Before taking office President Biden identified former Boston Mayor and Building Trades official Martin Walsh as his nominee to serve as Secretary of Labor. Assuming the Senate confirms, the Secretary of Labor will carry significant weight on labor policy and enforcement involving issues including wage and hour, employee benefits, union and management reporting, workplace safety, and hot topic issues such as independent contractor misclassification.
On the day he took office President Biden named Democrat and former union-side attorney Lauren McFerran as Chairman of the National Labor Relations Board’s five-member panel, replacing Republican and former management-side attorney Chairman John Ring. The Board panel decides NLRB’s cases and enacts regulations on workplace issues. As former President Trump allowed the other Democrat seat on the Board panel to remain vacant, President Biden has an immediate opportunity to nominate another Democrat to the Board. Chairman McFerran has most recently served on the Board panel with the current three Republican Members, all of whom were Trump appointees. Employers should expect the NLRB panel under Chairman McFerran’s leadership to reassess recent precedent, including limitations on employee and union rights, employer rights to enact workplace policies, workplace investigations, and procedures for union organizing. President Biden is likely already considering nominations for a replacement for current Republican Board Member William Emanuel, whose term expires in a few months. Accordingly, employers should expect a Democratic Board majority to be confirmed and seated later this year. With a Democratic majority in place, we will likely see significant change in labor law rules which could dramatically affect both union and non-union workplaces.
On a related note, on the day he took office, President Biden asked former management-side attorney Peter Robb, a Trump appointee, to step down from his position as NLRB’s General Counsel. The NLRB’s General Counsel establishes policy for day to day operations of the NLRB’s field offices nationally. General Counsel Robb took a clear interest in prosecuting labor unions on new legal theories as well as challenging NLRB standards which had developed under the Obama Administration. When approached about either resignation or termination, General Counsel Robb declined to resign. Recent reports confirm that President Biden has terminated Robb as NLRB’s General Counsel. Employers should expect that President Biden will promptly appoint a new General Counsel. The next General Counsel will likely prioritize fortifying the NLRB, which Robb actively tried to restructure and weaken, as well as to investigate and prosecute cases more quickly and aggressively. It should be expected that under the leadership of a new General Counsel the NLRB will expand interpretation of employee and labor union rights, as well as prosecutions of employers on such theories, as the Board reevaluates precedent and interprets the labor laws as issues arise in the current pandemic-stricken workplace environment.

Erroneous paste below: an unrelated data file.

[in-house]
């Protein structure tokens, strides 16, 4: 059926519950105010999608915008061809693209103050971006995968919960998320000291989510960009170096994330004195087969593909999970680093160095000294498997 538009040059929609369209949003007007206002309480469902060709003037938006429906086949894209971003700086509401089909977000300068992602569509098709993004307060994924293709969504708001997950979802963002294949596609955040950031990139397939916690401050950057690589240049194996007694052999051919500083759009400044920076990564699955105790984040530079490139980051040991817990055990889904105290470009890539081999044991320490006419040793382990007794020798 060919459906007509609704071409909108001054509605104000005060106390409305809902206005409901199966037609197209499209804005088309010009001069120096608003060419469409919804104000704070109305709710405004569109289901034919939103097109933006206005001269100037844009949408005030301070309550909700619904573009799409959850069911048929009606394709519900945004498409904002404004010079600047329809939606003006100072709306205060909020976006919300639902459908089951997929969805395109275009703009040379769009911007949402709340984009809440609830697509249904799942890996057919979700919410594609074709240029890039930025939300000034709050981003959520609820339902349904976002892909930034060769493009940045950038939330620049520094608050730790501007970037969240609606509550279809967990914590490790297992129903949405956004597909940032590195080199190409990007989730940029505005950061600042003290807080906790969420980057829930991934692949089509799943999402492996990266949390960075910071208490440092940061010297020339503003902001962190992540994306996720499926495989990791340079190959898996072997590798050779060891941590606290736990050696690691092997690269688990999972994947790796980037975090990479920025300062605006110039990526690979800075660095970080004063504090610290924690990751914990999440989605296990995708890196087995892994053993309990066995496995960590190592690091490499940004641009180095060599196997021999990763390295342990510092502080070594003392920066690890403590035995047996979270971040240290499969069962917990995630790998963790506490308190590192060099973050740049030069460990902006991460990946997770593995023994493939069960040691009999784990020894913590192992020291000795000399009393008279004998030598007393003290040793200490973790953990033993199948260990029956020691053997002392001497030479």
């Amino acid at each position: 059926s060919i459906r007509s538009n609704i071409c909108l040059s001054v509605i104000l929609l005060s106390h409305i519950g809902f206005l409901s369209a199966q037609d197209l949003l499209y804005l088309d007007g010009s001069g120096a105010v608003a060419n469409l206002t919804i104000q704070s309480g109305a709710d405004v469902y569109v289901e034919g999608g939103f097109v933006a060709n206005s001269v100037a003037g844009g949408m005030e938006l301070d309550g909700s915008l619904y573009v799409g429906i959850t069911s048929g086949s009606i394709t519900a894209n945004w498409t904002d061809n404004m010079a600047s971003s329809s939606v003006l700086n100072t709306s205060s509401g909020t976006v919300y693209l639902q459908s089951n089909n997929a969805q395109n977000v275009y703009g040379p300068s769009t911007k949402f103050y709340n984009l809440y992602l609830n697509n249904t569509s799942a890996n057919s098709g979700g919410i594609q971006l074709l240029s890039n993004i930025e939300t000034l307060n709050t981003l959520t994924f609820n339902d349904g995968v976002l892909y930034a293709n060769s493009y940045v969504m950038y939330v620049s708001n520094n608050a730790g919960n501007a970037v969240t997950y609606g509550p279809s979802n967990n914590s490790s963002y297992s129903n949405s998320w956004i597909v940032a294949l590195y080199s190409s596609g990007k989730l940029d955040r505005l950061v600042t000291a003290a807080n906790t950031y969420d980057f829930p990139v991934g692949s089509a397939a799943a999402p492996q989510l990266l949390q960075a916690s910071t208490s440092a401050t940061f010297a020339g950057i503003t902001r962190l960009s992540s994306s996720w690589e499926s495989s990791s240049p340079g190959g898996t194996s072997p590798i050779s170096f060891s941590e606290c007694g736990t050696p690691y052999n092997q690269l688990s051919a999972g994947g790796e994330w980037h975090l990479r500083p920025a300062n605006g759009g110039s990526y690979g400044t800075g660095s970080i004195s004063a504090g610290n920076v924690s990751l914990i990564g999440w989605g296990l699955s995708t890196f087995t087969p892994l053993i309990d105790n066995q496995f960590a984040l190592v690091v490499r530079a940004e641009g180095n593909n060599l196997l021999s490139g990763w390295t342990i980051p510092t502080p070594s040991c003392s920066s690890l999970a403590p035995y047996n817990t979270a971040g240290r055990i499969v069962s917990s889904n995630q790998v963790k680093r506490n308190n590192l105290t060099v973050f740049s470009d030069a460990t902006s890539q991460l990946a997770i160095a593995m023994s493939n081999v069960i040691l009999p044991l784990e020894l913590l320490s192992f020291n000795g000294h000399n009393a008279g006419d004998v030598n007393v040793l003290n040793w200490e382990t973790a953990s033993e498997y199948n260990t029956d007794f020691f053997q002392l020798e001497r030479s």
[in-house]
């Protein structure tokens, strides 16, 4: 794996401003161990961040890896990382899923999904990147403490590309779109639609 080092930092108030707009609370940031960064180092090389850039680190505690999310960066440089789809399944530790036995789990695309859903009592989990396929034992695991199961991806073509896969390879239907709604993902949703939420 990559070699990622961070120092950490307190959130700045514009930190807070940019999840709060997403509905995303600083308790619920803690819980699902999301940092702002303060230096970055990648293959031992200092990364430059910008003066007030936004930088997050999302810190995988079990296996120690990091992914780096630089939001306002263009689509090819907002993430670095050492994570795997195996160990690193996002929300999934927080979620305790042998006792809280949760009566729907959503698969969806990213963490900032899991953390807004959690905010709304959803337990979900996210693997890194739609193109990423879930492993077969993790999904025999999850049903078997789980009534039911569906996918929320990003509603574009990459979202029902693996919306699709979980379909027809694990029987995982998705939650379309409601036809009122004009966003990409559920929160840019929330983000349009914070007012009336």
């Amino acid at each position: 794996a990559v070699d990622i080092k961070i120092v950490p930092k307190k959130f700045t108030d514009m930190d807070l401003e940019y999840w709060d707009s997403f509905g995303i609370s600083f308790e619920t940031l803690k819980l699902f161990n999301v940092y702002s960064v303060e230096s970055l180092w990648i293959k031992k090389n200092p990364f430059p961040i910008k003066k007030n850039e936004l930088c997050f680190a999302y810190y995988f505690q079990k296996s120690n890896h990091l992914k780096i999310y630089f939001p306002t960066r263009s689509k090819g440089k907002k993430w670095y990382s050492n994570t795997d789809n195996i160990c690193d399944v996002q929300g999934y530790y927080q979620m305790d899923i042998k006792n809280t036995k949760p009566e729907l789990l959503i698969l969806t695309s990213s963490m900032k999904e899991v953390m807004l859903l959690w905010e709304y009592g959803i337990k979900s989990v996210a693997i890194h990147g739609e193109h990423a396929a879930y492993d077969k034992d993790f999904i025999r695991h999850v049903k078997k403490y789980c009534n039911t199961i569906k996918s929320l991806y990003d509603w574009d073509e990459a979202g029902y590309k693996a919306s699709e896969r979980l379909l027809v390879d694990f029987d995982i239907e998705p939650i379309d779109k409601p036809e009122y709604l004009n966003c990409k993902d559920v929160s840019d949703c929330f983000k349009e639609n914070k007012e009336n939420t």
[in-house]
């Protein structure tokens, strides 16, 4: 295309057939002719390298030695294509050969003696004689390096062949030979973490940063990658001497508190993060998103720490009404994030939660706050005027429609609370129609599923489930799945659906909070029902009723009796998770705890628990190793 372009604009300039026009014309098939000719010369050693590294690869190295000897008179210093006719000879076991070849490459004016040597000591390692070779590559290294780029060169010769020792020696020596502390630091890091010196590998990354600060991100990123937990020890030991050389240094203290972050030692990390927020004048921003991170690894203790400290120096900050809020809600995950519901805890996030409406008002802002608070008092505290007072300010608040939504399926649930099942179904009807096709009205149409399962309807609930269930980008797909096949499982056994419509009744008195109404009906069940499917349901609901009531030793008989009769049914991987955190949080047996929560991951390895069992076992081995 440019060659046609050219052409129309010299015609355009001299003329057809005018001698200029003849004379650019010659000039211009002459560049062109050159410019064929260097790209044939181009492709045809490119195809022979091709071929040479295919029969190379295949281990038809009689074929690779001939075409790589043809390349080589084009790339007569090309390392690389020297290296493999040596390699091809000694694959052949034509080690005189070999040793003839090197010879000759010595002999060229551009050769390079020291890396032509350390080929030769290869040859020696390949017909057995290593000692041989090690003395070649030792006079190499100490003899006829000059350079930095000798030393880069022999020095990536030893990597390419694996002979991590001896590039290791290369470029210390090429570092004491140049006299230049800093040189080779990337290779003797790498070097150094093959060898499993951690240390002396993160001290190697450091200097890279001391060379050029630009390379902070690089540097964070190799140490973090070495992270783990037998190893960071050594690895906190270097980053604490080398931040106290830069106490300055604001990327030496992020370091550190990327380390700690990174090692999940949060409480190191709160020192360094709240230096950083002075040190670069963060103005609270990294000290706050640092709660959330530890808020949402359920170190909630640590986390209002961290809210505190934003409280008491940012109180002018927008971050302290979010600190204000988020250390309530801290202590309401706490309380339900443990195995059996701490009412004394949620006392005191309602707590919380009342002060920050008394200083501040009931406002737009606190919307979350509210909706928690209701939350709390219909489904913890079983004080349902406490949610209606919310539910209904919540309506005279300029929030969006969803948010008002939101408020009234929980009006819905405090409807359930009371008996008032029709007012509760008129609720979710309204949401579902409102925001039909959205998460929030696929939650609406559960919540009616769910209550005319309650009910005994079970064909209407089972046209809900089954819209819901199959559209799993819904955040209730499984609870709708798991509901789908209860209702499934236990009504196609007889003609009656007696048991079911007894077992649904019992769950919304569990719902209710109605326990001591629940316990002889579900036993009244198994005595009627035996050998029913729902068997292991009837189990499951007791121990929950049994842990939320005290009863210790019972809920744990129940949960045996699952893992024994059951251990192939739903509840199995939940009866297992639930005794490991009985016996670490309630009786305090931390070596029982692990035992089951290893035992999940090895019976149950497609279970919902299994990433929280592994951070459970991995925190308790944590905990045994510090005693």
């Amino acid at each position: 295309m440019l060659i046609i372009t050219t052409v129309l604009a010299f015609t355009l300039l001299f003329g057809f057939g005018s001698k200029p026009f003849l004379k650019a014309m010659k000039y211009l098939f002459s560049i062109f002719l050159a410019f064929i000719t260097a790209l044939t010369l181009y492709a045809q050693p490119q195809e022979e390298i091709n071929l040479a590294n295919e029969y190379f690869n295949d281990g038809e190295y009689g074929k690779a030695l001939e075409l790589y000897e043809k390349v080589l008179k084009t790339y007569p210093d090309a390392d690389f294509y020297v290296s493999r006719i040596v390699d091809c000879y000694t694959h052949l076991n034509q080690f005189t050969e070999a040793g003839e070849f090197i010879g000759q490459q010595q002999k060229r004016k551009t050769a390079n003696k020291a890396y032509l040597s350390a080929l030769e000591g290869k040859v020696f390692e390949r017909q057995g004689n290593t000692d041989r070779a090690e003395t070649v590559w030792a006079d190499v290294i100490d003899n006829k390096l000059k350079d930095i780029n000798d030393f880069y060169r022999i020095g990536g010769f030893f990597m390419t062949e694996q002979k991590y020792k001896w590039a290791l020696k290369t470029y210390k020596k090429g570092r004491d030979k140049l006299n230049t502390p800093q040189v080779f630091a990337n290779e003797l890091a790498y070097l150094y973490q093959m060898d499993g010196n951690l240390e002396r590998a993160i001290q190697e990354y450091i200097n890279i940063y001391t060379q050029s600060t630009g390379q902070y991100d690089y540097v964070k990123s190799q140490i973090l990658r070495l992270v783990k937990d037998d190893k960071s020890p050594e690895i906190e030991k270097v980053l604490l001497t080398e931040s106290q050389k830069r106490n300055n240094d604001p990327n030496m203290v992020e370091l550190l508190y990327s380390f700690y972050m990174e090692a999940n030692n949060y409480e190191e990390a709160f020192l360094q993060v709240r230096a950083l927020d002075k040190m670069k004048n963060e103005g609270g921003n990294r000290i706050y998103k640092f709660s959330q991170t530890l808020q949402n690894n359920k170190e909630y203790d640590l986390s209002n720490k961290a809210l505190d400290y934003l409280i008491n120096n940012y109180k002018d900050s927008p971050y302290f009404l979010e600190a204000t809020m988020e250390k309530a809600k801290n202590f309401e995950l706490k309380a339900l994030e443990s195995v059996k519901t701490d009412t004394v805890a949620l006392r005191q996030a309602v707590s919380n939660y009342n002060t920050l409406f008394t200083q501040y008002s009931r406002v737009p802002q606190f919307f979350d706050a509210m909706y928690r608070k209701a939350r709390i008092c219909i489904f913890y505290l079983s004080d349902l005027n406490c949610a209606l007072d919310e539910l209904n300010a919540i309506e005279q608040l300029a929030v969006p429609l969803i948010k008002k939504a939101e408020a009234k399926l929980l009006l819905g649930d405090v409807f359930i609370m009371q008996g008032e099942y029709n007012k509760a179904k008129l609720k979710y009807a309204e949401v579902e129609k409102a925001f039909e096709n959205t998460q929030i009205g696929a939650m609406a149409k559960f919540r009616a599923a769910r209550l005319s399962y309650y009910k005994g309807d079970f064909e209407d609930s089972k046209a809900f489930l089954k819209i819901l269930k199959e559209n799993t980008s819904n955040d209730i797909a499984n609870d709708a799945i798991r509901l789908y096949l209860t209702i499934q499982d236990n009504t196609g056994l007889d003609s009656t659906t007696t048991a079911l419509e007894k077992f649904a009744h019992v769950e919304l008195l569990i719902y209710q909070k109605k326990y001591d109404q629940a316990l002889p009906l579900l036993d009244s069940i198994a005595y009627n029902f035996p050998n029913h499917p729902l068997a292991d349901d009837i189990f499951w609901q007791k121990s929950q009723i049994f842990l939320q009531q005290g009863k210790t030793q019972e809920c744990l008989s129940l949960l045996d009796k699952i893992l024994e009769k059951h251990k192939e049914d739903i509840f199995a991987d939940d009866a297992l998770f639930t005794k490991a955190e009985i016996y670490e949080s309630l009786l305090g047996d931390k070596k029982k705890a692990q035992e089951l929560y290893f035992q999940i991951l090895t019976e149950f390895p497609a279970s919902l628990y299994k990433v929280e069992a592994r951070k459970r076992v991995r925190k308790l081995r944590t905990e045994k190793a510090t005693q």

The newly reconstituted Senate will likely soon consider the Protecting the Right to Organize Act (PRO Act), which would significantly overhaul labor law with a range of developments including card-check union organizing, expanded employer liability risks, employer reporting duties, and imposing the ABC test for independent contractors on a national basis. The legislation has already passed the House of Representatives and could gain the Senate’s support before reaching President Biden, who has already expressed support for the legislation.
Stay tuned, employers. There will be a lot happening. As things develop, unionized and non-union workplaces will be impacted by what happens. Please contact us if you wish to discuss.
Other AALRR Blogs
- NLRB Policy Shakeup: President Biden’s Notable Changes at the NLRB Could Signal a Change in Board Policy for Years to Come
- Labor Law Change Coming Soon in Biden Administration
- Private-Sector Employers Unaffected by the Supreme Court’s Janus Decision on Union Dues
- FAQ re Employees’ Weingarten Rights to Representation
- NLRB Vacates Its Hy-Brand Ruling on Joint Employer Liability
- U.S. Supreme Court Holds That Retirees’ Healthcare Benefits Clearly Expire When the Underlying Collective Bargaining Agreement Expires
- New Memo Reveals NLRB Is Considering Procedural Changes Potentially Beneficial to Employers
- Trump Selects Republican John Ring for the NLRB
- NLRB Overrides Specialty Healthcare and Returns to Prior Bargaining Unit Standard
- NLRB Issues Three Major Rulings Favoring Employers